Amid the ongoing evacuation efforts in Afghanistan, Tim Kennedy – a Green Beret, Special Forces sniper, and Army ranger – spoke to Fox News about his experience in Kabul after rescuing more than 8,900 people and discussed the “horrors of people going to the airport”.
“We had a very clear mission that we were trying to identify and get out of and American citizens were number one,” said Kennedy, who spent three days in the country helping evacuation missions and working for “Identify high-value Taliban targets. who needed to be rescued.”
“It was a landscape and a battlefield that I had never experienced before and it was absolute chaos,” Kennedy told Fox News.
Kennedy also reflected on when a suicide bombing attack occurred outside the Abbey Gate at Kabul Airport, which killed 13 U.S. servicemen and injured at least 18 others, U.S. officials said.
“I was in a C-17 full of Afghans when the bomb went off,” Kennedy said. “You can’t stop. You’re on a plane with the lives of 500 people right there. The crew was amazing and we were just focused on [completing the mission]. “
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“The horrors of people arriving at the airport are beyond description,” Kennedy added, describing how “dangerous it is to get them through the gates as hundreds of thousands of people try to make their way.”
Kennedy’s service in Afghanistan was spent primarily with three other men, one of whom “lost 37 pounds in 10 days” as evacuation efforts grew more intense. With Kennedy’s participation, the rescue group had 60 years of combined experience.
“We didn’t sleep, we didn’t eat,” Kennedy said, describing covert efforts to “smuggle people through the Taliban and to the US base.”
According to Kennedy, the process of identifying and screening those rescued was “more complex than that of the State Department or the Department of Defense.”
“Finding them is a big deal, getting them up is a big deal,” Kennedy said, describing a case where he had to alter his plans to avoid armed Taliban observers.
“By the time I got to the ground we were scouting for a new line of rats, a place we were planning that night to try and get more people through and as I turned around the corner, I look up over a building and there is a Taliban listening post / observation post with trained observers watching the airfield trying to identify the whereabouts of all the American forces. “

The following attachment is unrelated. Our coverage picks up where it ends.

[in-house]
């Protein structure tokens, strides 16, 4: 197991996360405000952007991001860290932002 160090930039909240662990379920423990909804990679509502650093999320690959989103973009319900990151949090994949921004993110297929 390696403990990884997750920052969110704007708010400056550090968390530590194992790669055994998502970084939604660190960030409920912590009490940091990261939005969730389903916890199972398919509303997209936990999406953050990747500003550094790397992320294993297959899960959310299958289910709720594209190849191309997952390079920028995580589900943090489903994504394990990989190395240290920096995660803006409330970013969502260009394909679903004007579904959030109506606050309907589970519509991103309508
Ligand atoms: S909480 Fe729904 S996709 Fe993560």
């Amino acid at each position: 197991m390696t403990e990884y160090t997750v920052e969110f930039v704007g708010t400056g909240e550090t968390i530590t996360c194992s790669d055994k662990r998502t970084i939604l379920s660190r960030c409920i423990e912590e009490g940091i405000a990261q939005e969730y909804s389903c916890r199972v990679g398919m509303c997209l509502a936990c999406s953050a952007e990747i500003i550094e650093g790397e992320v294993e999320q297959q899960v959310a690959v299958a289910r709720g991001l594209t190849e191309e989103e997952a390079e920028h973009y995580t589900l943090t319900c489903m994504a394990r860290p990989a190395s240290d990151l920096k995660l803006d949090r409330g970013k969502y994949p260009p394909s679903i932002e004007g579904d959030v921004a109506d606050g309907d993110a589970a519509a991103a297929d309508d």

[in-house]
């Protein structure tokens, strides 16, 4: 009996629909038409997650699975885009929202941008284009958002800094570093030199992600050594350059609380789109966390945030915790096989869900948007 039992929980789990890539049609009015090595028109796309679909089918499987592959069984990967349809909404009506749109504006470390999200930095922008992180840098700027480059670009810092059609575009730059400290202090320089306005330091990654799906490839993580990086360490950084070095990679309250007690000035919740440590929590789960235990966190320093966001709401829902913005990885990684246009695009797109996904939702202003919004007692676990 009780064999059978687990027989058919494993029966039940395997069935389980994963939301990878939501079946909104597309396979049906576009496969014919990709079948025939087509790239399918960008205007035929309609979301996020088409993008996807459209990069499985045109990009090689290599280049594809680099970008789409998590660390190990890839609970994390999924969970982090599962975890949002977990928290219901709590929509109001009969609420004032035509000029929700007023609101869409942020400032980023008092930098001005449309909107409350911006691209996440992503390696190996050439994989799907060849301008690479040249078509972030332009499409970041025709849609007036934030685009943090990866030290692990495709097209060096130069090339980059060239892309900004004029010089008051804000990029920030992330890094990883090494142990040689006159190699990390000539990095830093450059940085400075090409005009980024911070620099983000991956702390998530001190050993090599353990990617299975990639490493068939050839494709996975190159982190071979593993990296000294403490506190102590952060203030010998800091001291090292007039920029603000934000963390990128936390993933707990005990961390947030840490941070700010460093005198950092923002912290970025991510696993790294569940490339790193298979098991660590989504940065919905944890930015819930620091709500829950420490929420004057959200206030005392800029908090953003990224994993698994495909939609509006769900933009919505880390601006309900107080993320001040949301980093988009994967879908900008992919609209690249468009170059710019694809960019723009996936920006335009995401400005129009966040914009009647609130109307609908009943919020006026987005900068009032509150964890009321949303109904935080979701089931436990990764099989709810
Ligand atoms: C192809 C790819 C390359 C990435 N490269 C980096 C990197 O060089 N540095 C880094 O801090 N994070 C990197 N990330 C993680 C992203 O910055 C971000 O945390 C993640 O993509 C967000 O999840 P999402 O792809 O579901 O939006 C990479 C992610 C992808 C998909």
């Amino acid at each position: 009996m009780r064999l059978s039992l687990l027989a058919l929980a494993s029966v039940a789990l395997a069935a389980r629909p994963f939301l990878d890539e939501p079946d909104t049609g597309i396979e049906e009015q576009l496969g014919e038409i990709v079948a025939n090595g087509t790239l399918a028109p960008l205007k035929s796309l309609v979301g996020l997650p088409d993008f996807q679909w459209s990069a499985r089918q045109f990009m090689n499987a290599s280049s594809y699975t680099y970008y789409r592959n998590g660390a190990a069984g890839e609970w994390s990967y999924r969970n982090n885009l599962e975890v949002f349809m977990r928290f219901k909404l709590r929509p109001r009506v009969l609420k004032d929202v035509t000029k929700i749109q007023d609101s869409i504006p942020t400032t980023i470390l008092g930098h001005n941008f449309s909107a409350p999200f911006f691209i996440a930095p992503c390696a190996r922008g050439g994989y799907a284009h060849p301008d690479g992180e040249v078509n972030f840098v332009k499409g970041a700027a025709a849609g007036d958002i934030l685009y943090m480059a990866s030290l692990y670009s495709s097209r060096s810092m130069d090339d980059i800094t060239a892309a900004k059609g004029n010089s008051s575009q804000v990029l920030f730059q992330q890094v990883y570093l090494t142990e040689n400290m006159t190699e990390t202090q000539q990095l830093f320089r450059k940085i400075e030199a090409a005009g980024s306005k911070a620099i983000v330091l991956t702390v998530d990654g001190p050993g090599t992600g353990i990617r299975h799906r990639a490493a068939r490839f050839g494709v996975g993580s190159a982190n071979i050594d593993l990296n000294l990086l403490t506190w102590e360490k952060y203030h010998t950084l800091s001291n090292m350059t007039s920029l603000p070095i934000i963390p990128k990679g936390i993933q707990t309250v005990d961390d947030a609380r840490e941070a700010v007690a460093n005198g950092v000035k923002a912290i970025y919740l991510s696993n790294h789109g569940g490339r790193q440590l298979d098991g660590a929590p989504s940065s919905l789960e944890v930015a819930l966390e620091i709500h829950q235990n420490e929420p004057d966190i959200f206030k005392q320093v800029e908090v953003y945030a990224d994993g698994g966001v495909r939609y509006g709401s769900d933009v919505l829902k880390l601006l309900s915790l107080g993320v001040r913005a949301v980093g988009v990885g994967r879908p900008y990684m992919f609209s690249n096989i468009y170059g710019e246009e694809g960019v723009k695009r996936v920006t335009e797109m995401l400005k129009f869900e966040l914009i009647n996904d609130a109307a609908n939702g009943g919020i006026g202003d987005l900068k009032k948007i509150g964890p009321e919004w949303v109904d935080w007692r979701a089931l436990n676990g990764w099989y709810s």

“They had a sniper rifle up there and obviously their job was to prepare to kill the American forces and the Afghans who were trying to get out,” Kennedy added, saying the operation had to be moved from. a few hundred yards behind another building so these guys don’t shoot us. “
Kennedy said a “variety of people,” including American citizens, Christians, orphans, pilots and teachers, were rescued during the missions.
Thinking back to one evacuation mission in particular, Kennedy said those rescued by him and other Special Forces men were loaded onto buses and as they “were trying to get these people through it. ‘one of the checkpoints, the crowd started to rush in and it turned into a disaster. “
Kennedy, also a former American mixed martial artist, said the things you “wouldn’t want to happen in your worst nightmare” happened “right in front of” him and his group, describing the flashbangs and the sounds of “exploding bullets.” “. as well as “people beaten and trampled to death” and “babies hanging on concertina wire”.
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“It’s really horrible,” Kennedy said of what he witnessed as he helped rescue efforts for 8,911 people.
Asked about his thoughts on ISIS-K, which claimed responsibility for the suicide bombing at Kabul airport, Kennedy said: “ISIS-K and the Taliban are the same.”
“The distinction between the two, when you look at who ISIS-K is, it is the original founders of the Taliban Mujahedin… it is the radical Islamic wing of the Taliban,” Kennedy said. “ISIS-K is a branch of the Taliban. They are the same people.… The assumption that you can tell the two apart is ludicrous. They are different feathers from the same bird.”
Kennedy also described the Taliban’s efforts to hunt down their enemies and kill them before they were evacuated from the country.
“The Taliban wanted everyone entering Kabul airport to go through the entrance to the south gate where they had a checkpoint and they could check everyone who was arriving and if it was one of theirs. High-value targets, they wouldn’t let you in… they’ll just kill you, ”Kennedy said.
Kennedy called his team leader and teammates “extraordinary” and said everyone he and his group had rescued had been smuggled past the Taliban in order to avoid more “deaths on the streets” .